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for imposition of a valid statutory settlement which forms part of a sanctioned scheme. The second aspect is that by virtue of Section 529-A of the Companies Act, the dues of the workers are to be treated as equal to the dues payable to a secured creditor. Therefore, dues of even one of the workers can be in a manner of speaking be said to be the dues claimed by a secured creditor, but can it be contended that one worker can frustrate a rehabilitation and revival scheme as proposed by BIFR afte .....

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tinguished, on the reasoning that the point was slightly different, the facts were that NSIC holding stake of about 7.76% in the equity of Singer was aggrieved by the reduction in the value of the shares and dilution of the holdings in the sanctioned scheme, and thus no doubt the point was quite different, the reasoning given to repel the argument concerning preventive, ameliorative and remedial measures which could be taken by BIFR, the Division Bench drew the analogy with unsecured creditors a .....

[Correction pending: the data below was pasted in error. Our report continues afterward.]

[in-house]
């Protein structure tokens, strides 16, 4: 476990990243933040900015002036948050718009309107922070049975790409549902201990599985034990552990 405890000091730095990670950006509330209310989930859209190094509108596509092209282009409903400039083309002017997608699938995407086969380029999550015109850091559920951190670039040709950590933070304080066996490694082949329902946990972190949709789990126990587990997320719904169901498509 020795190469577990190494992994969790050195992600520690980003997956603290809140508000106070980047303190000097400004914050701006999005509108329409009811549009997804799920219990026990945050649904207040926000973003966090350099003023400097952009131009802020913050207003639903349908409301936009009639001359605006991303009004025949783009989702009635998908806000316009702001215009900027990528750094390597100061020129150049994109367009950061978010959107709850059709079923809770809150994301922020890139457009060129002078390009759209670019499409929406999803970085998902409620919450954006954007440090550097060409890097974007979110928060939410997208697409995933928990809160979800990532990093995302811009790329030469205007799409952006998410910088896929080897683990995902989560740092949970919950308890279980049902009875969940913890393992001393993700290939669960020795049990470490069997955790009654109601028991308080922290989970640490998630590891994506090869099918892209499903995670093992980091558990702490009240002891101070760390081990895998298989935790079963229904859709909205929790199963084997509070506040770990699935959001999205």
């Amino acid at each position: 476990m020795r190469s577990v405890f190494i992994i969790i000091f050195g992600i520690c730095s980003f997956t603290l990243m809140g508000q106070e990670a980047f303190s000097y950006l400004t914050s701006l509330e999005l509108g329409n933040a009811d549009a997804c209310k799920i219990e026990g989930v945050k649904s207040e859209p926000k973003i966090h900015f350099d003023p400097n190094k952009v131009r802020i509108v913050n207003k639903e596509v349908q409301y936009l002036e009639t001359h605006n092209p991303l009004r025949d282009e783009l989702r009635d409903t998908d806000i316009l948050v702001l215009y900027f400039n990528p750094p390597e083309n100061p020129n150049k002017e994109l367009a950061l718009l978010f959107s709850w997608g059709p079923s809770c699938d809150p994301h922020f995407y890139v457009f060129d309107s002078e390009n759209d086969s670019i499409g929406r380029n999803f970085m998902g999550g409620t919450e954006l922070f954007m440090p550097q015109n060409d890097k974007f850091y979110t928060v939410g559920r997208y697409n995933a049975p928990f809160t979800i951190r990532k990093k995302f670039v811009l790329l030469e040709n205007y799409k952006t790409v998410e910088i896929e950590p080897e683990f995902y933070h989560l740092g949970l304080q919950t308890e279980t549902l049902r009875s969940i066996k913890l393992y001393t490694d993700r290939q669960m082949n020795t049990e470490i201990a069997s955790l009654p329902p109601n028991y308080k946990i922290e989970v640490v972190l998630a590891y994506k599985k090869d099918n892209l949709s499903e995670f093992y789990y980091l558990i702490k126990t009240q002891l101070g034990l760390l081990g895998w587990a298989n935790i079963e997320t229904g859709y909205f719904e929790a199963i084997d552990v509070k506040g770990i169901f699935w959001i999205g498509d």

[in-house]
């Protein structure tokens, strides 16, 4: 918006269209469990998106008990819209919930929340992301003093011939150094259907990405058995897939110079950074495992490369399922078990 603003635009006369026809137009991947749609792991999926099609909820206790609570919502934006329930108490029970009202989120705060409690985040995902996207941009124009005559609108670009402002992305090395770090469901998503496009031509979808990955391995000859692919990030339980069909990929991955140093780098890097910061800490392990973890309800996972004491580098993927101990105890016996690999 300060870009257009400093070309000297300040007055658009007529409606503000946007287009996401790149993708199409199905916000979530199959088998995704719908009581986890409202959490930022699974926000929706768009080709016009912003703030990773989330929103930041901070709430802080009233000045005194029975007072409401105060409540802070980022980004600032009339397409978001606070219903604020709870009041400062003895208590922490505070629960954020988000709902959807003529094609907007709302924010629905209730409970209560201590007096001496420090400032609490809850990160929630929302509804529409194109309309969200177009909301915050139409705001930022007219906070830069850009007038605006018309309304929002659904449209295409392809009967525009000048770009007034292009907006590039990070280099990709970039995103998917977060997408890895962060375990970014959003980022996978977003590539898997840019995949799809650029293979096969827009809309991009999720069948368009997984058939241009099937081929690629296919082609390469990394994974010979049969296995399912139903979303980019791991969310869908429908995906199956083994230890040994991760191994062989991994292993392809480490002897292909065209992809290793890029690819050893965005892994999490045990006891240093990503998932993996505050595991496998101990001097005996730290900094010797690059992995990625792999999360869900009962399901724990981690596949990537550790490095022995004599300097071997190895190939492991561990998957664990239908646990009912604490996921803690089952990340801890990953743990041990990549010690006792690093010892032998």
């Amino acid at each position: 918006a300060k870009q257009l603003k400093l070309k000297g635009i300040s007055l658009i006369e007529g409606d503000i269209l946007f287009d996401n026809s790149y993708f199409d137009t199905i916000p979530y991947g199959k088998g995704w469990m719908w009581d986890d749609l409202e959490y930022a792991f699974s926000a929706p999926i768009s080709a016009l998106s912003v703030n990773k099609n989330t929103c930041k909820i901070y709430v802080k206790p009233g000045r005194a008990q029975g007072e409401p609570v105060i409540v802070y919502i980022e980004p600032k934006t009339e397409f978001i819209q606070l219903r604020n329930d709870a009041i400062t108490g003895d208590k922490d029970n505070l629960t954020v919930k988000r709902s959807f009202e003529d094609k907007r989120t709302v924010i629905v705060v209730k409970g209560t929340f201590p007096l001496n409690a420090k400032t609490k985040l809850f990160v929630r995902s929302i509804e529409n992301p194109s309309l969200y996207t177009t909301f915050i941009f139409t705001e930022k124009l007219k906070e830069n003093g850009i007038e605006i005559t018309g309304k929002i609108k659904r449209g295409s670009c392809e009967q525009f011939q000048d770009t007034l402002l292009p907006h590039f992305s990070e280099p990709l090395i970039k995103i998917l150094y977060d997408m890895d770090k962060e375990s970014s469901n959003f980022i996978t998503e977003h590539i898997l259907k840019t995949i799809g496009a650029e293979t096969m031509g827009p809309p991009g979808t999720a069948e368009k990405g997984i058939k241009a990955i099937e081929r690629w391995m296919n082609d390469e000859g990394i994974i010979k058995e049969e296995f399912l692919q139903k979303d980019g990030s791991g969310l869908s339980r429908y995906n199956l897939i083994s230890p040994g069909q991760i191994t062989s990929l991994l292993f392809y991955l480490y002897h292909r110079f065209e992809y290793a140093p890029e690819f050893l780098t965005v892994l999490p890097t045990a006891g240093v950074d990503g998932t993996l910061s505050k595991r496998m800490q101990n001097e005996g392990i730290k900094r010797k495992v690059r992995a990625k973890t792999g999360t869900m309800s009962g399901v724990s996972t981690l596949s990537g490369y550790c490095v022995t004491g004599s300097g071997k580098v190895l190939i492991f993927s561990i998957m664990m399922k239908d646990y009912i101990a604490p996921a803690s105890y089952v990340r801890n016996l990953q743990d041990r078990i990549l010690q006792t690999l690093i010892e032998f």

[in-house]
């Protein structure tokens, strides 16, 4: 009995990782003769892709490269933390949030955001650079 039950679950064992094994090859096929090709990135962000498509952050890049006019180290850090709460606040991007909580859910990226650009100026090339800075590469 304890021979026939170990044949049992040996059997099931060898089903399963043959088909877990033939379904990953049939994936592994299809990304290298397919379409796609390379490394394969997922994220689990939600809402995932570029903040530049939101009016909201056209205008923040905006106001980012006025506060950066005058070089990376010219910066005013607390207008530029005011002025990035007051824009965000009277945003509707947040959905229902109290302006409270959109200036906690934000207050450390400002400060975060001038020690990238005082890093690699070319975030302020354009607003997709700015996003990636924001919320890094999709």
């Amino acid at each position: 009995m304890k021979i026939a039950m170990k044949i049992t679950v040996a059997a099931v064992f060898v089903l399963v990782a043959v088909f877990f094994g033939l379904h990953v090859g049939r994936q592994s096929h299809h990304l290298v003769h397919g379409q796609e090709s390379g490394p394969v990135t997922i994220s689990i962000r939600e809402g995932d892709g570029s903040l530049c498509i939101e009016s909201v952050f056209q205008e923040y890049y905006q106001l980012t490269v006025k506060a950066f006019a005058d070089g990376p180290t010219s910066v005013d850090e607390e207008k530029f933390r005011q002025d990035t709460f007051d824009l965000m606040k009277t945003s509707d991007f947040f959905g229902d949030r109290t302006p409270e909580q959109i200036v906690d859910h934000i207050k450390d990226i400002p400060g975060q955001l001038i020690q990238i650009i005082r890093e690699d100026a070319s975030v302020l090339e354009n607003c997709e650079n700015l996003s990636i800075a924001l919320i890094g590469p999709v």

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g the so-called sacrifice as he would not get the full amount of his dues nor interest. The provisions of Section 19(1) of the SICA are specific as the financial assistance has to be provided by way of loans, advances or guarantees or reliefs or concessions or sacrifices. The present case is one only of dilution of shareholding of the petitioner in respondent No.1 company. 7. Relying upon the decision in Sarin International case (supra), in WP(C) 8154/2010, M/s OCL India Ltd. vs. M/s .....